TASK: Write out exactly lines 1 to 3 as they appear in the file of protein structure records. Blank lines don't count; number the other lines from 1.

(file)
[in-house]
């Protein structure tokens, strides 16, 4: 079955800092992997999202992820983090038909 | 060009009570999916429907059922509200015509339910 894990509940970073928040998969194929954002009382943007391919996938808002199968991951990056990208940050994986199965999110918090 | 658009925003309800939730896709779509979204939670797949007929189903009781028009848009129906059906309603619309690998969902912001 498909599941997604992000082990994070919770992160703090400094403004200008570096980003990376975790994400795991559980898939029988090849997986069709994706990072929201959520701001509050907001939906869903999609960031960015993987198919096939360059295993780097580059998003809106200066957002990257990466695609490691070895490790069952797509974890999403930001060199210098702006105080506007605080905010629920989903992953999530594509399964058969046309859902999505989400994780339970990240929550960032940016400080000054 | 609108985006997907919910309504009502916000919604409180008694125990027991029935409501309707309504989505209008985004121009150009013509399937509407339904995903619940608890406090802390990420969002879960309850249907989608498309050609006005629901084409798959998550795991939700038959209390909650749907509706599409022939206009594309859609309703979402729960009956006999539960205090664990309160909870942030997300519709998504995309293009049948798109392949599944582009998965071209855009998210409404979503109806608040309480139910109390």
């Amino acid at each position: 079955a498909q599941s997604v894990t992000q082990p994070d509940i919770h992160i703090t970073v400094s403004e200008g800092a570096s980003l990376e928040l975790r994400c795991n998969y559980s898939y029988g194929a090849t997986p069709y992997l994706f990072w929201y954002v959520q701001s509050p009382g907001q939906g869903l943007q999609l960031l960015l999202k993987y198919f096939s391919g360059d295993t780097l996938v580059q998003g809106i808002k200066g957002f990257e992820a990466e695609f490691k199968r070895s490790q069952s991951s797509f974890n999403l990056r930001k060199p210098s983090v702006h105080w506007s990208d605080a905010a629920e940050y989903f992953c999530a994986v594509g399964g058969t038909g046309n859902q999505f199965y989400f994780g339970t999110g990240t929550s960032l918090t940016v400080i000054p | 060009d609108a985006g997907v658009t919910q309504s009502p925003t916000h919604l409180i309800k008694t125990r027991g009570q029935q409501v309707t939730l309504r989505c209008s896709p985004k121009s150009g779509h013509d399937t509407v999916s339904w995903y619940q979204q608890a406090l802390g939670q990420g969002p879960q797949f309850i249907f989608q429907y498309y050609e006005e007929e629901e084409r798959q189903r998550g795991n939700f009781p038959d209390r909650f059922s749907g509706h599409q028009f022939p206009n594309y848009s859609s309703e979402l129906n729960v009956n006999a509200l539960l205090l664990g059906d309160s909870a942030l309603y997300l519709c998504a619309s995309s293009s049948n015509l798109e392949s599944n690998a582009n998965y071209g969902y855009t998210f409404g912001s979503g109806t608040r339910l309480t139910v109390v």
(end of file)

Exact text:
[in-house]
């Protein structure tokens, strides 16, 4: 079955800092992997999202992820983090038909 | 060009009570999916429907059922509200015509339910 894990509940970073928040998969194929954002009382943007391919996938808002199968991951990056990208940050994986199965999110918090 | 658009925003309800939730896709779509979204939670797949007929189903009781028009848009129906059906309603619309690998969902912001 498909599941997604992000082990994070919770992160703090400094403004200008570096980003990376975790994400795991559980898939029988090849997986069709994706990072929201959520701001509050907001939906869903999609960031960015993987198919096939360059295993780097580059998003809106200066957002990257990466695609490691070895490790069952797509974890999403930001060199210098702006105080506007605080905010629920989903992953999530594509399964058969046309859902999505989400994780339970990240929550960032940016400080000054 | 609108985006997907919910309504009502916000919604409180008694125990027991029935409501309707309504989505209008985004121009150009013509399937509407339904995903619940608890406090802390990420969002879960309850249907989608498309050609006005629901084409798959998550795991939700038959209390909650749907509706599409022939206009594309859609309703979402729960009956006999539960205090664990309160909870942030997300519709998504995309293009049948798109392949599944582009998965071209855009998210409404979503109806608040309480139910109390």
């Amino acid at each position: 079955a498909q599941s997604v894990t992000q082990p994070d509940i919770h992160i703090t970073v400094s403004e200008g800092a570096s980003l990376e928040l975790r994400c795991n998969y559980s898939y029988g194929a090849t997986p069709y992997l994706f990072w929201y954002v959520q701001s509050p009382g907001q939906g869903l943007q999609l960031l960015l999202k993987y198919f096939s391919g360059d295993t780097l996938v580059q998003g809106i808002k200066g957002f990257e992820a990466e695609f490691k199968r070895s490790q069952s991951s797509f974890n999403l990056r930001k060199p210098s983090v702006h105080w506007s990208d605080a905010a629920e940050y989903f992953c999530a994986v594509g399964g058969t038909g046309n859902q999505f199965y989400f994780g339970t999110g990240t929550s960032l918090t940016v400080i000054p | 060009d609108a985006g997907v658009t919910q309504s009502p925003t916000h919604l409180i309800k008694t125990r027991g009570q029935q409501v309707t939730l309504r989505c209008s896709p985004k121009s150009g779509h013509d399937t509407v999916s339904w995903y619940q979204q608890a406090l802390g939670q990420g969002p879960q797949f309850i249907f989608q429907y498309y050609e006005e007929e629901e084409r798959q189903r998550g795991n939700f009781p038959d209390r909650f059922s749907g509706h599409q028009f022939p206009n594309y848009s859609s309703e979402l129906n729960v009956n006999a509200l539960l205090l664990g059906d309160s909870a942030l309603y997300l519709c998504a619309s995309s293009s049948n015509l798109e392949s599944n690998a582009n998965y071209g969902y855009t998210f409404g912001s979503g109806t608040r339910l309480t139910v109390v």